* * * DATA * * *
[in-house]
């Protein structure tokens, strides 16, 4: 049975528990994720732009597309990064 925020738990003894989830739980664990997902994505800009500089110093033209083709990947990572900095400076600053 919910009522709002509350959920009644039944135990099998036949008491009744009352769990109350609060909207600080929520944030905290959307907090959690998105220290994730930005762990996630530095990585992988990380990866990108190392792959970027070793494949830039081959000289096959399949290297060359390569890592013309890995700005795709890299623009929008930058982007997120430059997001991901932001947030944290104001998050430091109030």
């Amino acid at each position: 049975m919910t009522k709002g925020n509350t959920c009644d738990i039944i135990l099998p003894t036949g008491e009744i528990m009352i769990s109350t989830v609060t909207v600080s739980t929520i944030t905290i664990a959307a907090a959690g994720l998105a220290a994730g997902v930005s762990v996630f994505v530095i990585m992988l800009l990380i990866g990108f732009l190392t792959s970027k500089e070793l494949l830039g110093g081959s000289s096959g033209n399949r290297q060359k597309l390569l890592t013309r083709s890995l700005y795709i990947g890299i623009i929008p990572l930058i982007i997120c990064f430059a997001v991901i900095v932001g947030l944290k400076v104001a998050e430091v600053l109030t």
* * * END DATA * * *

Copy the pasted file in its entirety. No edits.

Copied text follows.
[in-house]
């Protein structure tokens, strides 16, 4: 049975528990994720732009597309990064 925020738990003894989830739980664990997902994505800009500089110093033209083709990947990572900095400076600053 919910009522709002509350959920009644039944135990099998036949008491009744009352769990109350609060909207600080929520944030905290959307907090959690998105220290994730930005762990996630530095990585992988990380990866990108190392792959970027070793494949830039081959000289096959399949290297060359390569890592013309890995700005795709890299623009929008930058982007997120430059997001991901932001947030944290104001998050430091109030």
């Amino acid at each position: 049975m919910t009522k709002g925020n509350t959920c009644d738990i039944i135990l099998p003894t036949g008491e009744i528990m009352i769990s109350t989830v609060t909207v600080s739980t929520i944030t905290i664990a959307a907090a959690g994720l998105a220290a994730g997902v930005s762990v996630f994505v530095i990585m992988l800009l990380i990866g990108f732009l190392t792959s970027k500089e070793l494949l830039g110093g081959s000289s096959g033209n399949r290297q060359k597309l390569l890592t013309r083709s890995l700005y795709i990947g890299i623009i929008p990572l930058i982007i997120c990064f430059a997001v991901i900095v932001g947030l944290k400076v104001a998050e430091v600053l109030t």